It's important to note that either rehabilitation payment may be much lower than the regular monthly payments you'll be required to make when your loan returns to good standing. The goal of rehabilitation is to prove to your loan holder that you can be depended on to make consistent monthly on-time payments.

After your ninth successful rehabilitation payment, any wage garnishments and tax refund seizures will end. The Education Department will request that credit reporting agencies remove the student loan default from your account, which could raise your credit score.

[READ: Why Your Creditworthiness May Matter for Student Borrowing.]

Once your student loan is back in good standing, it is crucial to stay current on your payments to avoid another default and more collection costs added to the loan balance. Other benefits of completing rehabilitation are that you'll regain eligibility for federal student aid and repayment options like deferment, forbearance, loan forgiveness and income-driven repayment plans, which can mean a more affordable monthly payment based on a percentage of your income.

Federal Perkins loans can be rehabilitated through a slightly different process, which requires reaching out to the loan holder and agreeing to make nine consecutive months of full monthly payments within 20 days of the due date.

A Word of Caution About Student Loan Rehabilitation

When rehabilitating a student loan, note that collection costs may be added to the loan's balance. Fees are added to defaulted loans and may vary based on limits on what the federal government can charge.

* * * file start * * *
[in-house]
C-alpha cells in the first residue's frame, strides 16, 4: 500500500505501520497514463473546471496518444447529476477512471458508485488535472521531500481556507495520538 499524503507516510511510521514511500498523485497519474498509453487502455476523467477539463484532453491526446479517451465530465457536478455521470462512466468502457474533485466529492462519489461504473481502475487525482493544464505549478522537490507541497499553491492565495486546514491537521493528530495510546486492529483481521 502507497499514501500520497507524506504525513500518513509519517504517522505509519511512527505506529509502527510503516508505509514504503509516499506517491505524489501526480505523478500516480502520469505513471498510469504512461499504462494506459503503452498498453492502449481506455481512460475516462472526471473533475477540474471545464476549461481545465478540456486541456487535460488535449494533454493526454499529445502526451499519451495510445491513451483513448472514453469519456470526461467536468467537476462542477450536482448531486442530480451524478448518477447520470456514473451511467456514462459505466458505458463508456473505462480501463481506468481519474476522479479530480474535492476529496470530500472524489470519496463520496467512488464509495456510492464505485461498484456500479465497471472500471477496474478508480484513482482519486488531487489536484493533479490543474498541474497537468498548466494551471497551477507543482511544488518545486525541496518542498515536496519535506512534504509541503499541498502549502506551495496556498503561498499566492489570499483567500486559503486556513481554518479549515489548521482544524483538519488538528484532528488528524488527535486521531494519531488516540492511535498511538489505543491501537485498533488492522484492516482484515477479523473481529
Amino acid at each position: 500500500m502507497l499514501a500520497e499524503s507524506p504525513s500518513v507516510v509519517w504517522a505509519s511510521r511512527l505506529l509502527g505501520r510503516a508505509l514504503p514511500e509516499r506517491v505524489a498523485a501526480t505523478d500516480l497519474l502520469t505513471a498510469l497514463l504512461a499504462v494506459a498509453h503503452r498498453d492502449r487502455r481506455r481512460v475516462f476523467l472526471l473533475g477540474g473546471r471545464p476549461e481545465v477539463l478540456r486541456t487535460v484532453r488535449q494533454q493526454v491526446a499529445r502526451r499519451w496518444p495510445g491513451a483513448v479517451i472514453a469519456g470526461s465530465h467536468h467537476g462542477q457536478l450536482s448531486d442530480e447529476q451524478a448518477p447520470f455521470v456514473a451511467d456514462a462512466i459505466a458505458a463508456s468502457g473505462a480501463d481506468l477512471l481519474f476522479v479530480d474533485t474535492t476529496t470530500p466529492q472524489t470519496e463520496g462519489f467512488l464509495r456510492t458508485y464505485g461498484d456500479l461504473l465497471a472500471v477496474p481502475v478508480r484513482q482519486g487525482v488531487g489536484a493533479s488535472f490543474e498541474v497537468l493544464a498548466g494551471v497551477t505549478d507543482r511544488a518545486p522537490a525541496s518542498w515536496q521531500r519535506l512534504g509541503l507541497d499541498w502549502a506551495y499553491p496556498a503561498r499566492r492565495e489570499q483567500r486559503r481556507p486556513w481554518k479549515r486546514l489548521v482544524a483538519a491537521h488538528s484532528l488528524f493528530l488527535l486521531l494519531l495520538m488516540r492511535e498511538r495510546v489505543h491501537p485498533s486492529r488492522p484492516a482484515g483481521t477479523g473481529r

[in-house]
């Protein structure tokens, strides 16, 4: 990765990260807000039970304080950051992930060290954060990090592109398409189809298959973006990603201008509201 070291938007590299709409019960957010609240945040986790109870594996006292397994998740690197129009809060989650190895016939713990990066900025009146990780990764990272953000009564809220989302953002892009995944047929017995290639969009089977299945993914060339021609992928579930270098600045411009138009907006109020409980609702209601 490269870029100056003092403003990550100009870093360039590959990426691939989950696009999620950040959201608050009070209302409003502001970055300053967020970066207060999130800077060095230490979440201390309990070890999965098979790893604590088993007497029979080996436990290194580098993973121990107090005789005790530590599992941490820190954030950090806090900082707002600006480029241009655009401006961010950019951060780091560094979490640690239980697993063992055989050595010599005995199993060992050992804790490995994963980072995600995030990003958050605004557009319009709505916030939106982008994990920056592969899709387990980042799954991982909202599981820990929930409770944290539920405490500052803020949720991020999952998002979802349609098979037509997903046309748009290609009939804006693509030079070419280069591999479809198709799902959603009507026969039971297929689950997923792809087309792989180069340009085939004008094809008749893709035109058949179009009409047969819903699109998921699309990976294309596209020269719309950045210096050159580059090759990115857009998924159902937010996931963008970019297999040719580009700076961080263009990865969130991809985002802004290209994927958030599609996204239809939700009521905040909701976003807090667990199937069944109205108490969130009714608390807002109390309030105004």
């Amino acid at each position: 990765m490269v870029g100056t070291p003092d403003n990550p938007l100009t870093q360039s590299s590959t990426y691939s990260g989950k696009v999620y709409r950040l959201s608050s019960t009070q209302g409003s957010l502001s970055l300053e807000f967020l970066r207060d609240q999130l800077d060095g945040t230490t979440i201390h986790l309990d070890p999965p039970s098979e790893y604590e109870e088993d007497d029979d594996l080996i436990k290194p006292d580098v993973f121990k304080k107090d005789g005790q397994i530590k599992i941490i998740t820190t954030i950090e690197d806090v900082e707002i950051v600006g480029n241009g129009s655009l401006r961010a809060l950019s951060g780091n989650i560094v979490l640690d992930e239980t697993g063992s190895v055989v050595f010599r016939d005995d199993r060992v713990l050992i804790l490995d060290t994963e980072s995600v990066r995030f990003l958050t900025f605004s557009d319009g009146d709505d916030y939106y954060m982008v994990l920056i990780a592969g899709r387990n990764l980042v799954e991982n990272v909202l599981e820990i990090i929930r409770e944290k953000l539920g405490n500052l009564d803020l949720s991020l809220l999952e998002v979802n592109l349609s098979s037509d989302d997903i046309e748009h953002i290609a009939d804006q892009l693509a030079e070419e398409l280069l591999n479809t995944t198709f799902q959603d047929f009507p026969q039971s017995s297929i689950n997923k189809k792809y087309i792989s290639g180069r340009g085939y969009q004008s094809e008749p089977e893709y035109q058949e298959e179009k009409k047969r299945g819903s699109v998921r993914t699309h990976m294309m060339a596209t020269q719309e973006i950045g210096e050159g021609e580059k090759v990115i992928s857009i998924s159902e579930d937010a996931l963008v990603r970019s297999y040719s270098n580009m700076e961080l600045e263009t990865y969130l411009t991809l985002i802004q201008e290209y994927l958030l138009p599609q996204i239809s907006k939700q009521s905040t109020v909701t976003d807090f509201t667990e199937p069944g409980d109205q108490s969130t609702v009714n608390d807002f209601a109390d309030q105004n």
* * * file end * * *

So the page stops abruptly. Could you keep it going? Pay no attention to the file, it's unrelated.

Also keep in mind that using rehabilitation to get federal student loans out of default may not be a good idea for all borrowers. If you don't believe you'll be able to make your regular monthly payments after successfully rehabilitating the loan, you could risk defaulting again, which could come with even more severe consequences.

[READ: When Getting Your Loans Out of Default Is a Bad Idea.]

It is always a good idea to ask the loan holder for an estimate of what your monthly payment would be once your loan is back in good standing. Be sure to ask about income-driven repayment options, as they are often more affordable.

The Fine Print

A defaulted federal student loan can be rehabilitated only once, except in cases where the prior rehabilitation was processed before Aug. 14, 2008.

A borrower can become eligible once again for federal student financial aid after rehabilitation, but can lose it again under certain circumstances.

If your loan holder is collecting payments on your defaulted student loan via wage garnishment or Treasury offset, this may continue throughout the rehabilitation process. Again, these payments don't count toward your required nine monthly payments.

A Note About COVID-19 Emergency Relief Benefits

In response to the coronavirus pandemic, the federal government implemented emergency relief benefits for most federal student loan borrowers. This included suspending payments, setting the interest rate on qualifying federal loans to 0% and halting collections and wage garnishments. These benefits are set to end after Jan. 31, 2022.

If you were in the process of rehabilitating a defaulted student loan on March 13, 2020, when the relief period began, each month of suspended payments will still count toward rehabilitation. Once the payment suspension is over, rehabilitation payments must be received within 20 days of the due date to qualify as on time.